How to decrease churn

This is a trickier one to tackle. Customers churn for lots of reasons: your product is too expensive, it’s not what they expected, they aren’t finding value out of it, they pivoted and no longer need the product, and the list goes on.

To effectively decrease churn, ask customers to provide feedback when they churn. Ask them why they’re leaving—then evaluate if it’s something you can fix. If a founder tells you “we had to drop your product because we no longer have a need for it,” that’s a whole lot less fixable than if a founder tells you “we felt we were paying too much for the value we were getting.” In the former case, there’s not much you can do—but in the latter, you could switch up your billing structure to deliver more value.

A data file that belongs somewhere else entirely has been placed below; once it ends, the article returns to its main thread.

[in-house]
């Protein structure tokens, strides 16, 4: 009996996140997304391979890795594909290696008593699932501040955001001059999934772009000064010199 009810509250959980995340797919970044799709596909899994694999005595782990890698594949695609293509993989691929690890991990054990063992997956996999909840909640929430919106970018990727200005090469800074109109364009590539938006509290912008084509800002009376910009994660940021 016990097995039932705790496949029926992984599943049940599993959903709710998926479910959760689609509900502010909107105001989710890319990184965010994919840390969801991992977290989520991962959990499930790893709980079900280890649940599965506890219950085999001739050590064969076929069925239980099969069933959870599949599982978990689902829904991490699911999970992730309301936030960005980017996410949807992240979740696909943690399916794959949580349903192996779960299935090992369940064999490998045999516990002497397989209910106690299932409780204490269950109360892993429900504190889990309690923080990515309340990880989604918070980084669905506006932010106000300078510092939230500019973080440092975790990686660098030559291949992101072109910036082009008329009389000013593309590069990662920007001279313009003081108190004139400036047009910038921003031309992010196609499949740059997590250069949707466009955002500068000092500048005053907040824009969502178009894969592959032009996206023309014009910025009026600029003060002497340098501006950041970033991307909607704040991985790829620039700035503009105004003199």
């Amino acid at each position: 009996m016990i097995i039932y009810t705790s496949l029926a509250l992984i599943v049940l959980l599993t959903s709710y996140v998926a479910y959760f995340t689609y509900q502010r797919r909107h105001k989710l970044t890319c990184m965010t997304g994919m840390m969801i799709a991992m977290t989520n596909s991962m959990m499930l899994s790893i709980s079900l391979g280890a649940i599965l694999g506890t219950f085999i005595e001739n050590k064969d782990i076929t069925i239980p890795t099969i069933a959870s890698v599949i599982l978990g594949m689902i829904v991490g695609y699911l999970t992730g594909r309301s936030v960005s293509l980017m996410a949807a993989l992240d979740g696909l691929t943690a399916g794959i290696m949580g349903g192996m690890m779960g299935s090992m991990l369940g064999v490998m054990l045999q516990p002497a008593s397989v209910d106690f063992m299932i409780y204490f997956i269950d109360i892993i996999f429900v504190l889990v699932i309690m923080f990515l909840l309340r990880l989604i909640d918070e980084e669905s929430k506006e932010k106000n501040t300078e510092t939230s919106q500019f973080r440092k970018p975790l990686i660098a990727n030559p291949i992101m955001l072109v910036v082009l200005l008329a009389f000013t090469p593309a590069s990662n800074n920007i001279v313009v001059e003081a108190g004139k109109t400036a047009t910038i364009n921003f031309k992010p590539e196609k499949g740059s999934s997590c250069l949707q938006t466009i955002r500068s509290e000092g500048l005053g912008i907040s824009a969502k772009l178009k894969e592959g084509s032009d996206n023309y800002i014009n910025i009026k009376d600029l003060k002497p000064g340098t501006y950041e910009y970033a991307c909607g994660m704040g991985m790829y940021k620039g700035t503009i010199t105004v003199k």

Want to try usage-based pricing? Let’s chat.

If you’ve come to the conclusion that usage-based billing might help improve that LTV:CAC ratio, I’d like to introduce Octane. We make it easy for startups to implement usage-based billing by eliminating the months-long engineering slog it usually takes to get it going.

Truth is, your engineering team should probably (and would rather) work on the core competency of your product. Chat with us to implement usage-based pricing in just a few clicks. No engineering resources required.

Book a short, free 1:1 and learn more about Octane.